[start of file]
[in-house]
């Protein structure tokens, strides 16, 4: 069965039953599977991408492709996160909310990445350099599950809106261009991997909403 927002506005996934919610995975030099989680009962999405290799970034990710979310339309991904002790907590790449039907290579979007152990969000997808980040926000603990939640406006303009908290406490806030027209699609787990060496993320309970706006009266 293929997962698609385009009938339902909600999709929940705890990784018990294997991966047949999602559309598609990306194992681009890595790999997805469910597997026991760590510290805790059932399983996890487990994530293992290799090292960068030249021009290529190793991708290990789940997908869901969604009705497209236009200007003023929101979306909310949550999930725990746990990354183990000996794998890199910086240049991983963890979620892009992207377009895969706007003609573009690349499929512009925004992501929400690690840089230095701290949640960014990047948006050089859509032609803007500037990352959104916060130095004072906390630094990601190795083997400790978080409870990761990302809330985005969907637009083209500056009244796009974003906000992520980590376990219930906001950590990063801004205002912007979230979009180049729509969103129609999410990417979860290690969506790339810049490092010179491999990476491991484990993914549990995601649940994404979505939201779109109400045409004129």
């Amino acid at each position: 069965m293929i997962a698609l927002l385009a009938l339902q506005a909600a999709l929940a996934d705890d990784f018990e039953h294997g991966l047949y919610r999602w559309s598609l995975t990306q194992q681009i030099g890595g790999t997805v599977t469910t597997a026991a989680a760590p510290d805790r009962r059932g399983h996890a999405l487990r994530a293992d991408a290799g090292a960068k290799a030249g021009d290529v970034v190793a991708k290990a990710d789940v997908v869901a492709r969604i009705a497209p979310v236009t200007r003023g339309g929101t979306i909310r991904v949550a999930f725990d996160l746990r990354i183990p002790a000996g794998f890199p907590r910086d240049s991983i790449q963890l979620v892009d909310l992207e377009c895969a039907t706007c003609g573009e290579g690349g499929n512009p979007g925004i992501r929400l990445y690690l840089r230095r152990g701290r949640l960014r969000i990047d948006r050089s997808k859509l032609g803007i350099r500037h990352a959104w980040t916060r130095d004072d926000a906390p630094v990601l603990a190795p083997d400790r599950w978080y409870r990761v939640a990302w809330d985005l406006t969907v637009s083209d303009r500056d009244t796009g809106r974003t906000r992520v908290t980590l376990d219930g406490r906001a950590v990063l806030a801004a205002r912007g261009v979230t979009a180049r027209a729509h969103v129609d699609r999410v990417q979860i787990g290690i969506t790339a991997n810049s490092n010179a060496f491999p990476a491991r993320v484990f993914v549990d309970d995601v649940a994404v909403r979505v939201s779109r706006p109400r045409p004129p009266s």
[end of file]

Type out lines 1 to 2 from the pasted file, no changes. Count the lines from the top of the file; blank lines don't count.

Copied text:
[in-house]
């Protein structure tokens, strides 16, 4: 069965039953599977991408492709996160909310990445350099599950809106261009991997909403 927002506005996934919610995975030099989680009962999405290799970034990710979310339309991904002790907590790449039907290579979007152990969000997808980040926000603990939640406006303009908290406490806030027209699609787990060496993320309970706006009266 293929997962698609385009009938339902909600999709929940705890990784018990294997991966047949999602559309598609990306194992681009890595790999997805469910597997026991760590510290805790059932399983996890487990994530293992290799090292960068030249021009290529190793991708290990789940997908869901969604009705497209236009200007003023929101979306909310949550999930725990746990990354183990000996794998890199910086240049991983963890979620892009992207377009895969706007003609573009690349499929512009925004992501929400690690840089230095701290949640960014990047948006050089859509032609803007500037990352959104916060130095004072906390630094990601190795083997400790978080409870990761990302809330985005969907637009083209500056009244796009974003906000992520980590376990219930906001950590990063801004205002912007979230979009180049729509969103129609999410990417979860290690969506790339810049490092010179491999990476491991484990993914549990995601649940994404979505939201779109109400045409004129």